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Days before the deadline for Arizona lawmakers to pass a budget, State Representative Joseph Chaplik said he would decline to vote for a GOP-brokered spending plan unless he get something in return.
“I said I wouldn’t sign the education budget if we didn’t have control over the masks,” the Scottsdale Republican told Tory radio host Garret Lewis in June.
Chaplik was referring to mask warrants – the requirements for students, staff and visitors to Arizona public schools to wear face coverings to mitigate the spread of the coronavirus. Republicans like Chaplik demanded that the budget include a policy prohibiting public schools in the state from issuing such warrants.
The controversial ban on mask warrants is now expected to go into effect on September 29, after Chaplik and other Republicans won their case.
But this is where attorney Roopali Desai says lawmakers got it wrong.
“Nothing in common with the budget”
In August, Desai filed a lawsuit on behalf of the Arizona Teachers Union, school officials, civic groups and others arguing that a handful of policies passed under the budget are unconstitutional. This includes rules for the conduct of elections, regulations on what teachers can and cannot talk about in their classrooms, and prohibiting local principals from requiring students and staff to wear. masks.
What all of these policies have in common, Desai says, is that they have nothing in common with the budget.
“There is no budget provision for a ban on COVID-19 mitigation policies“She said.” It’s just a substantive policy that was put in place here because … some lawmakers insisted it be there if someone wanted them to vote on a budget. “
The city of Phoenix then filed a separate complaint making the same argument. City attorneys say a policy designed to undermine civilian oversight of the Phoenix Police Department is unconstitutional.
It is not the substance of the laws that is at issue, Desai says. That’s how Republican lawmakers approved them.
Chaplike, and other Republicans, leveraged their budget votes for something in return. It’s a common tactic in many states, even in Congress, called horse trading.
When lawmakers negotiate a budget, there are usually a dozen bills that detail the spending plan. One is known as the “food bill” – this is a list of all of the government’s revenue allocations. Other budget bills serve as power bill instruction manuals – they tell state agencies and local governments how to spend the money in the budget.
When there is nothing that connects a policy in budget bills to state spending plans, it’s a violation of the Arizona Constitution, Desai says.
There is a constitutional rule that a bill can only deal with one thing, or one subject, at a time. Regarding the budget, Desai says the topic is supposed to be how to spend taxpayer money.
Most states have similar rules in their constitutions requiring bills to stick to one topic at a time, and some, like Arizona, extend those rules to the budget, according to the National Conference of State Legislatures. .
Teachers, and others, fight back
Rocio Hernandez / KJZZ
The horse trade may be a part of politics, but Republicans this year have gone too far, according to Beth Lewis, mother, teacher and executive director of Save Our Schools Arizona.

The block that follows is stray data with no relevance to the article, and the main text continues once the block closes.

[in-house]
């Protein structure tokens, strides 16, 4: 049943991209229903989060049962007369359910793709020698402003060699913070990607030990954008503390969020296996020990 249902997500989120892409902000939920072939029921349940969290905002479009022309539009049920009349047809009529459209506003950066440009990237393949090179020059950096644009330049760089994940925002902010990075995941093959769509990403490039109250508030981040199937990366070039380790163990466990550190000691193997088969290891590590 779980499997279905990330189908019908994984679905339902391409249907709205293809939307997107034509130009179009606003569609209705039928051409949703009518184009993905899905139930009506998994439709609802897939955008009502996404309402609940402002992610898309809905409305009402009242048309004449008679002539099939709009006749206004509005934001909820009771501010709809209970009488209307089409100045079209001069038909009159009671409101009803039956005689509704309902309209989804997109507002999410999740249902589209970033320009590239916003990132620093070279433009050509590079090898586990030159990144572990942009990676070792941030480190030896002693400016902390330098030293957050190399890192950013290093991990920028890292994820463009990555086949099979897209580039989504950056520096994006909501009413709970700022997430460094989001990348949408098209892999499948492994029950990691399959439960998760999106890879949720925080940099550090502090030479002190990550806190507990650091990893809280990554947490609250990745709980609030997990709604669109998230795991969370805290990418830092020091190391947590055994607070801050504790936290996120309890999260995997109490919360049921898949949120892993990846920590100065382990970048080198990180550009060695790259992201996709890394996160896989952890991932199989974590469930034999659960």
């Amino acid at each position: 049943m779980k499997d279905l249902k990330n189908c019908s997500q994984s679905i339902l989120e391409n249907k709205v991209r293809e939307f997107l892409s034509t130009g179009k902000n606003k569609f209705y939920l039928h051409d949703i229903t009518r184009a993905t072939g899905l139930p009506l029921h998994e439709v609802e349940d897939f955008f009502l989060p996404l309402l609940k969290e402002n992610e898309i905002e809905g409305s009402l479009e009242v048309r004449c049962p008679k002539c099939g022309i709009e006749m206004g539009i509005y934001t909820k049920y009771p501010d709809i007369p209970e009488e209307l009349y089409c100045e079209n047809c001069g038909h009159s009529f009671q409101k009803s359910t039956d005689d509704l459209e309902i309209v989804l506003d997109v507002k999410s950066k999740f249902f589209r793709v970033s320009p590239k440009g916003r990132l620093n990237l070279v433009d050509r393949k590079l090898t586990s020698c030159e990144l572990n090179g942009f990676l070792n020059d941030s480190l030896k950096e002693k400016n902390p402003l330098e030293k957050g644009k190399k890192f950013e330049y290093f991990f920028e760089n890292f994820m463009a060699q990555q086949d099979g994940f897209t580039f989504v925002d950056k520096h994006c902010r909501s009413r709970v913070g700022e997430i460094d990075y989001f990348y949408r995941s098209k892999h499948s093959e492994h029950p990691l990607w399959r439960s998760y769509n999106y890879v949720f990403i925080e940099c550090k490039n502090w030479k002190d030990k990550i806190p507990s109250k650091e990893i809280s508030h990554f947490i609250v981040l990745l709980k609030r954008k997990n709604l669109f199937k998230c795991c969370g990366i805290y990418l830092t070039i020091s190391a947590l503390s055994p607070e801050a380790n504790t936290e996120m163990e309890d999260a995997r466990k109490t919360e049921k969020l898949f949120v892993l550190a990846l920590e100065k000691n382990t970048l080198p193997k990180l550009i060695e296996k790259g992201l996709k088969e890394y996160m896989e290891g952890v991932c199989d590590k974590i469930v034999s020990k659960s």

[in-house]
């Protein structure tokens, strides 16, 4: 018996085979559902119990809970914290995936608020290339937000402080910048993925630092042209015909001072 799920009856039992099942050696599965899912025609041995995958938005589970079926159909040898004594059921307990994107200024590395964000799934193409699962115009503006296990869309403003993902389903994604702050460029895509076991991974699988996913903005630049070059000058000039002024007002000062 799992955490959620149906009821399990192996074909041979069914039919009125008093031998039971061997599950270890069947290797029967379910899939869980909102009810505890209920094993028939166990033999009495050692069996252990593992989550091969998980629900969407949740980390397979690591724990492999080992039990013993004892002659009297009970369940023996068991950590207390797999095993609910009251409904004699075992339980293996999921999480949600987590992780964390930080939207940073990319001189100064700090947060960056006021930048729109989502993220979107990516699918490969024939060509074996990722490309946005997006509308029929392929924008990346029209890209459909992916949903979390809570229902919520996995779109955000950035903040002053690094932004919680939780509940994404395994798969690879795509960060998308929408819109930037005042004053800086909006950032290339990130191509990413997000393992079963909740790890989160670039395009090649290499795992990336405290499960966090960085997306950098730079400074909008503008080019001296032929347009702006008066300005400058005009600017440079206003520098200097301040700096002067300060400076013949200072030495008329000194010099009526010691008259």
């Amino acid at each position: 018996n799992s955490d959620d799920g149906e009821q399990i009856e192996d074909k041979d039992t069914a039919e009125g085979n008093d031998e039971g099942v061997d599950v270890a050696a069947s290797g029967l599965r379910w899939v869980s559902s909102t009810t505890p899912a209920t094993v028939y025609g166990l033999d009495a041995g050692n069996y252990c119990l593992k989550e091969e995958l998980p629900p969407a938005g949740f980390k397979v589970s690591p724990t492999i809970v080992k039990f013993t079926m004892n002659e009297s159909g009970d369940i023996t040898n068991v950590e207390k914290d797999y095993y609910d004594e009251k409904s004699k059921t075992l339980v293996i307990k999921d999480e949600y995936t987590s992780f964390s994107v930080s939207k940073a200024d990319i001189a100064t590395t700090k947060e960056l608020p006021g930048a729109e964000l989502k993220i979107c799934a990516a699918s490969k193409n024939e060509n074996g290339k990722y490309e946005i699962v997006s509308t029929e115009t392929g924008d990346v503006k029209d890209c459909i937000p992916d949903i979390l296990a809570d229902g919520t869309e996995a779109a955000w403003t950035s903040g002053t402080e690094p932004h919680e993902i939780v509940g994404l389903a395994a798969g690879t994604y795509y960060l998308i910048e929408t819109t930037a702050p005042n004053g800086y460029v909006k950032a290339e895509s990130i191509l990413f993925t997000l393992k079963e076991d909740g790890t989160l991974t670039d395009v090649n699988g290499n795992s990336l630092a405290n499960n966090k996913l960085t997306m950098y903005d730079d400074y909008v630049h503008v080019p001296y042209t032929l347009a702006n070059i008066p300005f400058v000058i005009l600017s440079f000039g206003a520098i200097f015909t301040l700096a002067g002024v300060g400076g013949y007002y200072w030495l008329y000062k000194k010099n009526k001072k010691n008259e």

“In the end, those lawmakers and the vested interests that came up with these, you know, sorts of projects or preferred positions, were forced to get other people to vote on the budget,” he says. she. “And that’s just not the way the legislative process should work.”
Republican Senate Speaker Karen Fann spoke publicly about the budget last month, blaming her party’s declining number on Capitol Hill for a budget rich in important policy news.
Republicans, who have held a legislative majority in both chambers for nearly three decades, are not giving Democrats a table seat on the budget. This year the Republican majority was so slim that to pass a budget along party lines, all 31 House Republicans and 16 Senate Republicans had to vote for.
“Everyone knew they were either number 16 or number 31, which created a challenge… We ended up putting a policy in the budget that not everyone necessarily agreed with. But to move this budget forward, that’s what we had to do, “Fann said.” It wasn’t fun, “she added.
Lewis says lawmakers can and should do better.
“It’s definitely politics,” Lewis says. “But with the one subject rule with finance bills, we should really be talking about appropriations, and I think that’s what the courts are going to decide, right? impose all these other laws when lawmakers are supposed to talk about how to finance our state budget? ”
There are a number of laws at play in the two complaints against Arizona. These laws are expected to come into force on September 29. In the separate trials, Desai and City of Phoenix attorneys called on the court to stop the state from enforcing laws they shouldn’t have passed as part of the budget.
A move in their favor could also send a message to Republicans that politics as usual when it comes to budget negotiations must change.
The budget, Desai says, should stick to the budget.
“It’s in our Constitution,” she said. “We have moved away from this process, we need the courts to set these limits. And then, hopefully, in the future, if we are successful in this case, the legislature will not engage in this kind of shenanigans. . “